Terminally ill child, 6, to receive high school diploma Friday, - Cincinnati News, FOX19-WXIX TV

Terminally ill child, 6, to receive high school diploma Friday, attend Bengals practice

Provided by Fairfield schools Provided by Fairfield schools
Photo: Emily Herbert Facebook Photo: Emily Herbert Facebook
Photos: Fight With Superbubz Facebook page Photos: Fight With Superbubz Facebook page
Photo: Emily Herbert Facebook Photo: Emily Herbert Facebook

A 6-year-old boy battling terminal cancer will receive his high school diploma Friday - but first he will hang out with the Cincinnati Bengals.

Walter "Superbubz" Herbert started first grade earlier this week at Central Elementary School in Fairfield.

With the help of school officials, he advanced through it and the rest of the grades this week. He will walk in full cap and gown in a 6 p.m. graduation ceremony at the school.

This morning, Superbubz is dropping by the Cincinnati Bengals practice ahead of the team's big season opening game at Paul Brown Stadium Sunday.

The team and Coach Marvin Lewis recently invited Superbubz and his family to meet them.

The Bengals also donated a football autographed by A.J. Green, gloves autographed by Jeremy Hill and cleats autographed by Vontaze Burfict for a Sept. 16 benefit for the Herbert family at Public House in Cheviot.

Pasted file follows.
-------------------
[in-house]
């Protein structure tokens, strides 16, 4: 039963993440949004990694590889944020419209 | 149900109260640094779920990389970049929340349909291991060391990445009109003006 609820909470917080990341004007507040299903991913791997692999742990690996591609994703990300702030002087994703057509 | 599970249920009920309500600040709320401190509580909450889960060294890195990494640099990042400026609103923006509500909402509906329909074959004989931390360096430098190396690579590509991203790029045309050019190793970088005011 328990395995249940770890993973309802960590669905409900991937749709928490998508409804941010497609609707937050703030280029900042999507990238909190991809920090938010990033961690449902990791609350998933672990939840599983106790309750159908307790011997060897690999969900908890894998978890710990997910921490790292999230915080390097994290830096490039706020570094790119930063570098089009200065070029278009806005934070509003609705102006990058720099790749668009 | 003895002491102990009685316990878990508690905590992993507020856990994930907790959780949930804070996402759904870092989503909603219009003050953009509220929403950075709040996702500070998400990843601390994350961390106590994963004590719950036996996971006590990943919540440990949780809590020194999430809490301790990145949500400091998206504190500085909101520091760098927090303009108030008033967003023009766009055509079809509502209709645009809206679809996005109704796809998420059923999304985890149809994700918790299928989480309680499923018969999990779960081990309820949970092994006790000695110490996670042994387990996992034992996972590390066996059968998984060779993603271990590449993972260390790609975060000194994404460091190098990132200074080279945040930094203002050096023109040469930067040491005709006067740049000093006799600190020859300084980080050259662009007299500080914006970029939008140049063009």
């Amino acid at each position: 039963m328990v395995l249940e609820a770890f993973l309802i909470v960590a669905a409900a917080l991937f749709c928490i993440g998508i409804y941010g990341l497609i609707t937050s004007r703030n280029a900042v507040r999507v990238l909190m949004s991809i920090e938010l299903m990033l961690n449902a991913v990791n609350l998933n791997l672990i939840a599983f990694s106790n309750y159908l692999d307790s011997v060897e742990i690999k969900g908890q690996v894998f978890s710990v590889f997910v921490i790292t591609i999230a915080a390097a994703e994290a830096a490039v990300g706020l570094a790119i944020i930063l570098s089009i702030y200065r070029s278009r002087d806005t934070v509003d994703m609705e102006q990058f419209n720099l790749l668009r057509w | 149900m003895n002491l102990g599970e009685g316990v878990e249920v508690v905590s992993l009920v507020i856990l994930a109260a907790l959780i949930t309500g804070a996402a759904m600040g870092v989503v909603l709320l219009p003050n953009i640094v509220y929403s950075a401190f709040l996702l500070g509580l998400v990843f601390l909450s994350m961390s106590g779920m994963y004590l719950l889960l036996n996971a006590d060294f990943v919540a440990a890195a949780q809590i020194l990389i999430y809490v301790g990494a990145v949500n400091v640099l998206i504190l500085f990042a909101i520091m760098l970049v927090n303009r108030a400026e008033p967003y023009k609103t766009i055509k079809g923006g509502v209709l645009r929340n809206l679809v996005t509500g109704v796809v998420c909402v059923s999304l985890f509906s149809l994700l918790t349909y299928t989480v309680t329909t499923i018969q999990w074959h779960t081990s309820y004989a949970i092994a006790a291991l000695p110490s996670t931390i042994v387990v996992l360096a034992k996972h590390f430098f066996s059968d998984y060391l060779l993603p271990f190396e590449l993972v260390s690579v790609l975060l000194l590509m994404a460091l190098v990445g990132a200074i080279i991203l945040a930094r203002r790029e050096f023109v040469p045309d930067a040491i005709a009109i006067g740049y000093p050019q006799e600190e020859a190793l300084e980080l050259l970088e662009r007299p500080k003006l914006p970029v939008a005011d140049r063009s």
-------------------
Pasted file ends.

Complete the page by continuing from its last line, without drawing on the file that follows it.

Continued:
The Fairfield boy has won the hearts of other Cincinnati professional athletes in recent weeks, prompting Cincinnati Reds first baseman Joey Votto to give him a home-run bat and the jersey off his back during a game last month.

On Saturday, Superbubz and his family are treking up to Ann Arbor, Michigan, to attend the University of Cincinnati Bearcats game against  the University of Michigan Wolverines. His father, Wally Herbert, is such a huge "M Go Blue" fan, he wears their shoes (sorry, Ohio State Buckeyes).

Last week, Superbubz served as honorary team captain at FC Cincinnati's game. He walked onto the field at Nippert Stadium with the players to chants of "Superbubz! Superbubz!"

The boy has little time left, his parents have said doctors told them, after a 2-year battle against neuroblastoma, one of the more common forms of childhood cancer.

His parents are trying to give him every opportunity to experience as many fun events as possible as they enjoy their final weeks together.

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